A few days ago, METAdrasi’s team of lawyers had a significant success: they managed for a Syrian family – that lived outside the Reception and Identification Center (RIC) in Samos due to the camp being overcrowded – to be granted interim measures by the European Court of Human Rights (ECHR).
The case was mainly based on the family’s 10-month-old baby girl who is suffering from severe bronchiolitis. Doctors recommended that the girl improve her living conditions and gave her special medication that requires the use of a rechargeable device. However, the use of this device was impossible, as the family lived in inhumane conditions in a tent that they had bought for themselves, in an open space next to the RIC! In addition, due to the fact that they had not been registered by the Regional Asylum Office of Samos, despite the expiry of almost 4 months since their arrival in Greece, they were deprived of access to free medical care, when they did not even have the means to get the necessary medicines for the little girl.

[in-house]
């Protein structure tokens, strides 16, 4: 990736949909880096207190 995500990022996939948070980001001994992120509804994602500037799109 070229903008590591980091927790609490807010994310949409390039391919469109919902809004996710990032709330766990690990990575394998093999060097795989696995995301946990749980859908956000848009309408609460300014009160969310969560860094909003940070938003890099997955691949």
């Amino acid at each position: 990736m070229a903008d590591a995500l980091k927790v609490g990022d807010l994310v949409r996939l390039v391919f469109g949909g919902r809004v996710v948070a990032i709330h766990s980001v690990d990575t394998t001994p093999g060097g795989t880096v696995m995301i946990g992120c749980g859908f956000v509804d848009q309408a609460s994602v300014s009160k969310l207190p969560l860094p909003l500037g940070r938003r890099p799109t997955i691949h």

METAdrasi’s lawyers immediately applied at the Reception and Identification Center of Samos, for the lifting of the imposed geographical restriction against the family, but the application remained unanswered. Seeing the deterioration of the situation, they appealed to the European Court of Human Rights. The decision was immediate: taking into account the health condition of the little girl and her family, as well as the conditions prevailing in the Reception and Identification Center of Samos, the Greek government is obliged to immediately ensure living conditions that do not violate Article 3 of the European Convention on Human Rights, and to provide medical care consistent with the little girl’s state of health.
This decision, in addition to vindication for the family from Syria, is also a reward for METAdrasi’s lawyers who, since 2011, are constantly present in the islands (Lesvos, Samos, Chios, Kos and Leros), giving a real fight in order to protect the fundamental human rights of potential beneficiaries of international protection.
Photo courtesy of the Conrad N. Hilton Foundation.